When designing the work area, for example, machinery and stage materials should be placed in a way that emphasizes efficiency and safety. Again, it’s prudent to make safety a part of your company’s culture.
Also, during management-employee meetings, safety concerns should be discussed. Managers should also conduct frequent assessments to identify potential risks.
Employee Health and Safety Responsibilities
Employees are also legally required to take reasonable care for their safety. The Health and Safety at Work Act mandates that employees take reasonable precautions to ensure their own and others’ health and safety at work, which includes assisting their employer in fulfilling their legal obligations.
Employees are not permitted to interfere with or hinder anything done in the interest of workplace health and safety. Installing CCTV cameras can help make sure that your employees also follow safety regulations. They may be a divisive topic these days due to privacy concerns, but they do have benefits such as deterring intruders and helping you in negotiating lower insurance premiums.
An employee who is found to be in violation of their duties under the Act may be subject to a fine if the violation is proven. They may also be dismissed from employment if they fail to comply with a contractual obligation to conduct work with reasonable care and skill, provided that the employee has been properly instructed about the safety measures and has been informed that any interference will result in dismissal.
Conduct a Risk Assessment
This is a useful measure to prevent workplace accidents in your business. Experts recommend using a cross-border risk assessment technique, as having independent auditors audit your staff will be more effective. It’s important to remember that workplace safety is everyone’s responsibility. As a result, workers should feel comfortable to point out potentially dangerous issues.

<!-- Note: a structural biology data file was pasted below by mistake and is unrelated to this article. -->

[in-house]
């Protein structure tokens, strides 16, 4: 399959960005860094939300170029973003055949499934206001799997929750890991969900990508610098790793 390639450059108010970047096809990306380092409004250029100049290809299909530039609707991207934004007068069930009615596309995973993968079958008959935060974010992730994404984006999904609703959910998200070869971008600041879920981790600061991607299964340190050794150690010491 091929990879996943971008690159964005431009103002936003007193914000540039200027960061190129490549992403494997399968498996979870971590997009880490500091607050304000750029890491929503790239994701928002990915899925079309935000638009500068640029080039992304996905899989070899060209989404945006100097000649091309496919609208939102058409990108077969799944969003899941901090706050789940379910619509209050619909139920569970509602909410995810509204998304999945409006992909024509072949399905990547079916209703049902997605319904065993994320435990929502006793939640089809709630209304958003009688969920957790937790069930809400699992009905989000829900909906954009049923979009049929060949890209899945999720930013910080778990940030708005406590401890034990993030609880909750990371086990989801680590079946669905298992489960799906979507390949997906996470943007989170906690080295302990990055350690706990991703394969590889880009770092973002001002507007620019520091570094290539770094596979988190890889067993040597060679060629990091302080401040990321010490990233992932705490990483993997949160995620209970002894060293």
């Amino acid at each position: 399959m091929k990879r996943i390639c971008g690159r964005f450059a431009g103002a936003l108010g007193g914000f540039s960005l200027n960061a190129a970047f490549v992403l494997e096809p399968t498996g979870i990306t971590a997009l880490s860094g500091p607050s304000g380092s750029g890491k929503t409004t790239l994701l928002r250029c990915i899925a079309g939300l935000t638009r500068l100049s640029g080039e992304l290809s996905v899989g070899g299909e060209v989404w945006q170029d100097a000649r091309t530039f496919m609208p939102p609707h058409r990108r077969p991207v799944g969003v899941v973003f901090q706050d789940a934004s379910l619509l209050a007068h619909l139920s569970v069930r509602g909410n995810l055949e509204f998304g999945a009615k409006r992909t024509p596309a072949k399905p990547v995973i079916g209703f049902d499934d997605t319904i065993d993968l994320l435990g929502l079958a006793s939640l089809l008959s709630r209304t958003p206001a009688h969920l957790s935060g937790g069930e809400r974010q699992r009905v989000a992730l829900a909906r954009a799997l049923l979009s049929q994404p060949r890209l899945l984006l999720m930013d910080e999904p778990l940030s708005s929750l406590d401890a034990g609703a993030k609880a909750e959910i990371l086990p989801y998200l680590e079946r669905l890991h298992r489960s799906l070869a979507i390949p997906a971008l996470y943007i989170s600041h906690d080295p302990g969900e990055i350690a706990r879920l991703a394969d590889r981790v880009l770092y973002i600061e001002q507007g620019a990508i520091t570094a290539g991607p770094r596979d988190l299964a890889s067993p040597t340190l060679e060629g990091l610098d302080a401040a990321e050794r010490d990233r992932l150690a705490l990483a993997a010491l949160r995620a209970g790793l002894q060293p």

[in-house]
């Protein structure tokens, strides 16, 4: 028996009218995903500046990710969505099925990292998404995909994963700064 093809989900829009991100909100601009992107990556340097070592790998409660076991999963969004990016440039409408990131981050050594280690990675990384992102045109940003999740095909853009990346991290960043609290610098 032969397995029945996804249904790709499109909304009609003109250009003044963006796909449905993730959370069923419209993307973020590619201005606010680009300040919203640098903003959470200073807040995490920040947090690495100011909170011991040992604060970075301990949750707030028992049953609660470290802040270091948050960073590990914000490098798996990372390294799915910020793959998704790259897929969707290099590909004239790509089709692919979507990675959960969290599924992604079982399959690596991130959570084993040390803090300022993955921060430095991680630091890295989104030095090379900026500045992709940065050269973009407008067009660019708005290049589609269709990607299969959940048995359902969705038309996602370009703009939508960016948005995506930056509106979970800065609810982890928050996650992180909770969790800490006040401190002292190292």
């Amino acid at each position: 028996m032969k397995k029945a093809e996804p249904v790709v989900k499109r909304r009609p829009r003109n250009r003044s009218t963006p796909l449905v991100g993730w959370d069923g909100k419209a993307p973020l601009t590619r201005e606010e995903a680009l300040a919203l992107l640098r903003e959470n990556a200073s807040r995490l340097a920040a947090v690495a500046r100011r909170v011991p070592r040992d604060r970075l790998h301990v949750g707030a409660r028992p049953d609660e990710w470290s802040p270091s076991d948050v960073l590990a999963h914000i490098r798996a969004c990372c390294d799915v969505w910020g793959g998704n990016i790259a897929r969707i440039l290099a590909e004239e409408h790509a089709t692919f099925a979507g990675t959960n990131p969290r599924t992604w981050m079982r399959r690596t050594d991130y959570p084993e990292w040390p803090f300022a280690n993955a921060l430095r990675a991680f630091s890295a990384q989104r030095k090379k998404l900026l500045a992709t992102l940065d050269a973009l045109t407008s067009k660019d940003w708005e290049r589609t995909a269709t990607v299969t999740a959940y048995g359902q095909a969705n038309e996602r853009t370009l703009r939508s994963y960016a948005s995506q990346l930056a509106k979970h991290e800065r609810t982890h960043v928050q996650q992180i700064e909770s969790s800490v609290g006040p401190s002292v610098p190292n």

There are specific concerns you must take into account in addition to any general risks you uncover as part of your risk assessment. The instruments and equipment you use at work, such as machinery and electrical gadgets, are some of the most significant sources of risk.
When considering the risk posed by work equipment, you’ll want to:
- Learn about the regulations that apply to dangerous equipment;
- Make sure all electrical equipment is inspected and maintained according to the manufacturer’s specifications;
- Establish measures to guarantee that employees who work with screens (referred to in health and safety jargon as Visual Display Units or VDUs) receive regular breaks to prevent over-exposure;
- When purchasing new equipment, you must ensure that it is safe – buying approved equipment from within the EU usually meets these criteria.
Furthermore, you must ensure that your staff is working in a safe and healthy setting. Desks and chairs should be acceptable for the employees who will be using them, and seats should give adequate support.
The layout of your office or commercial space should facilitate safe movement – remove any obstructions such as wires or containers.
Dangerous substances are subject to special requirements under the Control of Substances Hazardous to Health (COSHH) regulations.
In a typical office setting, this usually isn’t a concern, but some substances, such as printer toner, must be properly labelled and stored.